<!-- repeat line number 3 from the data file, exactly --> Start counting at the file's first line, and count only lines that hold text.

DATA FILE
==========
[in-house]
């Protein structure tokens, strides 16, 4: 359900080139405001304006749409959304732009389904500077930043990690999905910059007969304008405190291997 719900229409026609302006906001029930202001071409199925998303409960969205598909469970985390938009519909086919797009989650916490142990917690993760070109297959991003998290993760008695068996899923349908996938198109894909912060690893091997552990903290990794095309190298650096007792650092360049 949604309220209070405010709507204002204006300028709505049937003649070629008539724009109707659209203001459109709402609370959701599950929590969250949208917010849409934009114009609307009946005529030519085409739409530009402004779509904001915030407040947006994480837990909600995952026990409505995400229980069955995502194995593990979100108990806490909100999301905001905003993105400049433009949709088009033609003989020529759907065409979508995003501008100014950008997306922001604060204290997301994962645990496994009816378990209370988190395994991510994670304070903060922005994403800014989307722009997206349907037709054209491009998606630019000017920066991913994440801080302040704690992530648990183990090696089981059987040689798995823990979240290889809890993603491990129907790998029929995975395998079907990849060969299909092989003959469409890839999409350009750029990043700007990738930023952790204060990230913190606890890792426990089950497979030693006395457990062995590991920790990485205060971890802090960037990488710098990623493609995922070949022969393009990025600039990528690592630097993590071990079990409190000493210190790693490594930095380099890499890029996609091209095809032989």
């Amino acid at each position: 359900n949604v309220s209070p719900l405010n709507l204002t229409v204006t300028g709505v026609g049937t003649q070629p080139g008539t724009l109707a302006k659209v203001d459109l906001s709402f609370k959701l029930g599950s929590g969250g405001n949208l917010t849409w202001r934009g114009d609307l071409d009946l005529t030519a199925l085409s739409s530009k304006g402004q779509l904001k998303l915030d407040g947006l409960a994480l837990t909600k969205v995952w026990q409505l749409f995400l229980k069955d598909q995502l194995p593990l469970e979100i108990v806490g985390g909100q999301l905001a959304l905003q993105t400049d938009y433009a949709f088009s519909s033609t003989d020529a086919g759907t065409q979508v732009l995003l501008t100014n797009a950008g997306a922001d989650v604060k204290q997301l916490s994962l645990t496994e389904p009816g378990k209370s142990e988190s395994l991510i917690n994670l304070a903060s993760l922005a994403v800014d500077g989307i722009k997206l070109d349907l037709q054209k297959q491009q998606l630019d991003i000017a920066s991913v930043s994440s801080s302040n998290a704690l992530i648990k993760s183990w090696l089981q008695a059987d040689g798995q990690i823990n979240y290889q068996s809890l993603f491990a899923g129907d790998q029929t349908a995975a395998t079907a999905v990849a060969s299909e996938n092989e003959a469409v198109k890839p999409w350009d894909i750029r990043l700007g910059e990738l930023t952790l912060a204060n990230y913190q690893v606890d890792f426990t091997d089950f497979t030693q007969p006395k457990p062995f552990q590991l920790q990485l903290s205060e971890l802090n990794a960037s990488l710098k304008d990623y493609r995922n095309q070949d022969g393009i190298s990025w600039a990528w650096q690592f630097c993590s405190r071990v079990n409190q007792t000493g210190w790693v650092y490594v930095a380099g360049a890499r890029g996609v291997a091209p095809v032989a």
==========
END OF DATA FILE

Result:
């Amino acid at each position: 359900n949604v309220s209070p719900l405010n709507l204002t229409v204006t300028g709505v026609g049937t003649q070629p080139g008539t724009l109707a302006k659209v203001d459109l906001s709402f609370k959701l029930g599950s929590g969250g405001n949208l917010t849409w202001r934009g114009d609307l071409d009946l005529t030519a199925l085409s739409s530009k304006g402004q779509l904001k998303l915030d407040g947006l409960a994480l837990t909600k969205v995952w026990q409505l749409f995400l229980k069955d598909q995502l194995p593990l469970e979100i108990v806490g985390g909100q999301l905001a959304l905003q993105t400049d938009y433009a949709f088009s519909s033609t003989d020529a086919g759907t065409q979508v732009l995003l501008t100014n797009a950008g997306a922001d989650v604060k204290q997301l916490s994962l645990t496994e389904p009816g378990k209370s142990e988190s395994l991510i917690n994670l304070a903060s993760l922005a994403v800014d500077g989307i722009k997206l070109d349907l037709q054209k297959q491009q998606l630019d991003i000017a920066s991913v930043s994440s801080s302040n998290a704690l992530i648990k993760s183990w090696l089981q008695a059987d040689g798995q990690i823990n979240y290889q068996s809890l993603f491990a899923g129907d790998q029929t349908a995975a395998t079907a999905v990849a060969s299909e996938n092989e003959a469409v198109k890839p999409w350009d894909i750029r990043l700007g910059e990738l930023t952790l912060a204060n990230y913190q690893v606890d890792f426990t091997d089950f497979t030693q007969p006395k457990p062995f552990q590991l920790q990485l903290s205060e971890l802090n990794a960037s990488l710098k304008d990623y493609r995922n095309q070949d022969g393009i190298s990025w600039a990528w650096q690592f630097c993590s405190r071990v079990n409190q007792t000493g210190w790693v650092y490594v930095a380099g360049a890499r890029g996609v291997a091209p095809v032989a």